Asylums in Massachusetts: McLean and Northampton

Topics: Psychiatry, Psychiatric hospital, Mental disorder Pages: 10 (3566 words) Published: December 4, 2011
Asylums such as The McLean Asylum for the Insane located in Boston, The Worcester Lunatic Asylum, and The Northampton Lunatic Hospital have been around for many years. Since the 1800s through the 1950s asylums have drastically changed in appearance, treatment, diagnosis and many aspects of the asylum such as the food patients are given to eat, and what work the patients get to do while being treated. The grounds and buildings of asylums have made significant improvements. Treatment has become more moral and orderly as the decades progress. Each asylum has different forms of recreation and work that the patients are allowed to do while being treated in the early asylums.

Asylum Changes in Massachusetts
The main and earliest asylums in Massachusetts in order include the McLean Asylum for the Insane located in Boston, The Worcester Lunatic Asylum, and The Northampton Lunatic Hospital. McLean Asylum for the Insane was founded in 1818 originally located in Somerville, then moved to Belmont, Massachusetts. In 1895. It is famous for its groundbreaking neuroscience research and for the large number of famous people who have been treated there such as Ray Charles and James Taylor. This asylum was the first psychiatric hospital In the U.S to make sure it had basic clinical laboratories. The hospital studied biological factors in mental illness patients. The McLean Asylum was also a division of the Massachusetts General Hospital and followed the Quaker principles of moral treatment. The Worcester Lunatic Asylum was founded in 1832 in Worcester, Massachusetts. It was the first of its kind in Massachusetts. During the first year that it was opened 164 patients were received. The Northampton Lunatic Hospital was founded in 1858 and located in Northampton, Massachusetts. This hospital was later added to the National Register of Historic Places. The Northampton Lunatic Hospital and Worcester Lunatic Asylum were both part of the Kirkbride Plan. This plan was a 19th century building style that was put into effect for many asylums. There have been many improvements since the 1800’s until the 1950’s in buildings and grounds, diagnoses, demographics including leisure, work, food, and patient treatment in all of these asylums in Massachusetts. Previous to the 1800s, patients suffering from mental illness were hidden and housed in jails before asylums. Benjamin Rush, also known as “The Father of American Psychiatry.” contributed a great amount to the treatment of patients. Patients were restrained to Benjamin Rush chairs; His treatment methods also included bleeding, purging, and hot and cold baths. (Ozarin, L, 2006). 1800s:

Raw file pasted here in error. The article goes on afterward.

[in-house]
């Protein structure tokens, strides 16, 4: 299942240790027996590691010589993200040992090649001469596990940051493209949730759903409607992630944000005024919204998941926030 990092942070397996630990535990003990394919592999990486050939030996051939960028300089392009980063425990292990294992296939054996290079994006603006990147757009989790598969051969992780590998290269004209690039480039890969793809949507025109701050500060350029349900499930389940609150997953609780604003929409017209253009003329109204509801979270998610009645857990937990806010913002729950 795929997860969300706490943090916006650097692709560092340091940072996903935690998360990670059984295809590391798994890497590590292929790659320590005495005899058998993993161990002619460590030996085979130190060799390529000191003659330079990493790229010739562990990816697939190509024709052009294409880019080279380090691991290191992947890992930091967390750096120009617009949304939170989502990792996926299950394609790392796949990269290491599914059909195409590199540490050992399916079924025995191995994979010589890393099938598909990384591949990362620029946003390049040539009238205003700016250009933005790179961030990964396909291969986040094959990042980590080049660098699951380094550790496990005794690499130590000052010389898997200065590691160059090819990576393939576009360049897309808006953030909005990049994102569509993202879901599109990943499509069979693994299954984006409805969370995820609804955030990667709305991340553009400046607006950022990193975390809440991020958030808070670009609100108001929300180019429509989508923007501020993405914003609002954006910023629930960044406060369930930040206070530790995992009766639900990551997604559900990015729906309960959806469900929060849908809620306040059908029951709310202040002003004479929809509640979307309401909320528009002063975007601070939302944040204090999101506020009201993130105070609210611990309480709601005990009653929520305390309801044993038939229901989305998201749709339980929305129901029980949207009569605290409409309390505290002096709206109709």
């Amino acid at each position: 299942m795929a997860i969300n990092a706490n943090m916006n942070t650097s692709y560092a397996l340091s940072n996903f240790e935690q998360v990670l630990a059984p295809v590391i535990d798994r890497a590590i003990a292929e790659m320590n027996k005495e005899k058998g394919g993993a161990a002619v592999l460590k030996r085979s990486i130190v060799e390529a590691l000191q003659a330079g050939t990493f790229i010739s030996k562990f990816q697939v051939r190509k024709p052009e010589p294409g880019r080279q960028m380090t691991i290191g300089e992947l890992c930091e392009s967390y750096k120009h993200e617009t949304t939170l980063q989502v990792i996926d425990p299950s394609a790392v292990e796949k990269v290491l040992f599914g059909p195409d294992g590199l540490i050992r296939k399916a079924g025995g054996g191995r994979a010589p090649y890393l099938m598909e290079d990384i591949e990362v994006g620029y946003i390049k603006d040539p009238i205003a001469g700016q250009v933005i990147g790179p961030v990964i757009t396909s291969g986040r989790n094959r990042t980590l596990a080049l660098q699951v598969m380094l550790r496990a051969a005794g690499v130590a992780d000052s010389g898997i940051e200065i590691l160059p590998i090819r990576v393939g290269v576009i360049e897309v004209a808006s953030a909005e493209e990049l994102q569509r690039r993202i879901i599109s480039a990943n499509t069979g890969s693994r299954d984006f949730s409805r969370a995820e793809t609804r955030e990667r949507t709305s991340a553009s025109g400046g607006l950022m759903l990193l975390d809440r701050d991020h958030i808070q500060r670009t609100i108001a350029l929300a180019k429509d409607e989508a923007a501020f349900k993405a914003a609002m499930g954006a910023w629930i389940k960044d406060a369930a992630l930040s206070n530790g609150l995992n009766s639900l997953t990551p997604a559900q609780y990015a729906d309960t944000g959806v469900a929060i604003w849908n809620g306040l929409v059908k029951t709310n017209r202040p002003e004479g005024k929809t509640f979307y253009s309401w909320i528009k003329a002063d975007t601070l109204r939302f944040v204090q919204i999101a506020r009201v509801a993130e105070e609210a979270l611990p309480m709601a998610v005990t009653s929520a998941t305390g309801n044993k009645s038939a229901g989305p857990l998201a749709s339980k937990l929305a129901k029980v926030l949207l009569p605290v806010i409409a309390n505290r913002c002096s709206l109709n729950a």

Buildings & Grounds
The Worcester Lunatic Asylum consists of a center building and two wings, the basement is designed for storerooms, a kitchen and laundry room. Pipes have been laid for water supply. The buildings were plain, strong and made of brick with a zinc roof. The buildings had separate apartments for patients, which were warmed in winter and highly ventilated. They had rooms for tenants as well as cooking establishments. For the grounds, excavation and stoning for the cellar done as well as construction of a road. High fences were put up to separate the different yards. (Massachusetts General Court Senate, 1837). Recreation

Patients are encouraged to take exercise in the farms available in the grounds for them. They are allowed to roam in the carpenters’ shop, walk in the gardens, take excursions, and participate in in-door games as well as other forms of entertainment. (American Psychiatric Association, 1895). Treatment

Bloodletting was not always used in treating the insane patients (American Psychiatric Association, 1895). At the Worcester Lunatic Asylum, In terms of system of treatment, employees of the asylum need to pay special attention to cleanliness, bodily health of patients, clean air and suitable diet. Moral treatment was used and...
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